5 Health Facts About the Flint Water Crisis

CMS has granted Michigan a waiver to expand free healthcare to an additional 15,000 children and pregnant women affected by lead poisoned water.

This week, the Obama Administration granted Michigan’s request to expand Medicaid to cover 15,000 children and pregnant women in Flint, Michigan, where the water became contaminated with lead after a switch to a new water supply in April 2014 was mishandled, and state officials failed to properly test the water or monitor public health.

An audit released late Friday faulted Michigan’s Department of Environmental Quality, saying the staff misread regulations designed to keep lead and copper out of Flint’s water supply. Three employees at DEQ, including the director, have already lost their jobs.

The story of how Flint’s water became poisoned, how government failed at every level, and how the problem might not be so isolated is a cautionary one for public health officials everywhere. Here are 5 health facts to know about the crisis:

1. Who now gets free healthcare. Under this new agreement, children and pregnant women exposed to Flint water in homes, workplaces, schools, or day care centers can receive free healthcare if their household income does not exceed 400% of the poverty level, which is about $97,000 for a family of 4. The federal government will pay 65% of the costs for pregnant women and up to 99% for children, with the state of Michigan covering the rest.

2. Wrap-around services are planned. Hurley Children’s Hospital and Michigan State University created the Flint Lead Innovation Team (FLINT) to expand social services and monitor at-risk children. The team will boost enrollment in nutrition programs like Women, Infants, and Children’s (WIC), expand enrollment in Head Start, and conduct home visits to identify children who may be suffering from learning disabilities or mental health issues.

3. The hero of this story is a pediatrician. While state health officials kept telling Flint residents that their fears about the discolored, smelly water were unfounded, local pediatrician Mona Hanna-Attisha, MD, MPH, FAAP, wasn’t buying it. Hanna-Attisha studied lead levels in blood of local children, and when she saw how elevated they were, she immediately went public. Her results have since been published in the American Journal of Public Health.1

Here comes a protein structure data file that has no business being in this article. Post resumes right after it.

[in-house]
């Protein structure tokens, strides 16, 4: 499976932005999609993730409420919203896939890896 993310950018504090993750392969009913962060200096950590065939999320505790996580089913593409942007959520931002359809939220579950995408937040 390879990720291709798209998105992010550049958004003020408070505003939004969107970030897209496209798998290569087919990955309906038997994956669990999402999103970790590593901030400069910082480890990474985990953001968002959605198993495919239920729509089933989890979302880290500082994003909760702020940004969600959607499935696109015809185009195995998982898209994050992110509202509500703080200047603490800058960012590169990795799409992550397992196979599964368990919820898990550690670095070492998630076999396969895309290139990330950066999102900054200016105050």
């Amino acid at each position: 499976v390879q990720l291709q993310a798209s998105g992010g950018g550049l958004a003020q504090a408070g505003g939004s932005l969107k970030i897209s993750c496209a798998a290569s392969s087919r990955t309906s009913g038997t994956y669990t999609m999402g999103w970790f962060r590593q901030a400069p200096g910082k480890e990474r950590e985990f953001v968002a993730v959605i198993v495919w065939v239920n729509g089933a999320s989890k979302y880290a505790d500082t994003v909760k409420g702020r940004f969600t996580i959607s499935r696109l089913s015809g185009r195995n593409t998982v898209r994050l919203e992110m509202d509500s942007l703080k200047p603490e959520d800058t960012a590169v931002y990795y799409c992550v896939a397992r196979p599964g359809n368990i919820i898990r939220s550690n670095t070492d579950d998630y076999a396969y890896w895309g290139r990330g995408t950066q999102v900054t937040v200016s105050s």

4. What makes lead so bad for kids. Lead is sinister because its effects are silent, potent, and irreversible. A neurotoxin, it can cause damage that might not show up for months or even years, and its symptoms might not even be ascribed to lead poisoning. Children exposed to lead can experience developmental delays, learning problems, irritability, stomach pains, hearing loss, and fatigue. They may not eat properly, and they may lose weight.

5. It’s not just Flint. The water crisis has put a spotlight on the lingering lead contamination problem in urban areas. The EPA banned lead in paint in 1978, and it was phased out of gasoline in 1996. But about 24 million housing units built before the ban still have lead in them. Lead can get into the soil where children play, and its presence in aging housing affects at least 4 million young children according to CDC estimates. Isles, Inc., an advocacy group based in Trenton, N.J., estimates that 11 of the state’s cities have higher shares of children with dangerous lead levels than Flint.


1. Hanna-Attisha, M, LaChance J, Sadler RC, Champney Schnepp A. Elevated blood lead levels in children associated with the Flint drinking water crisis: a spatial analysis of risk and public health response. Am J Public Health. 2016;106(2):283-290.

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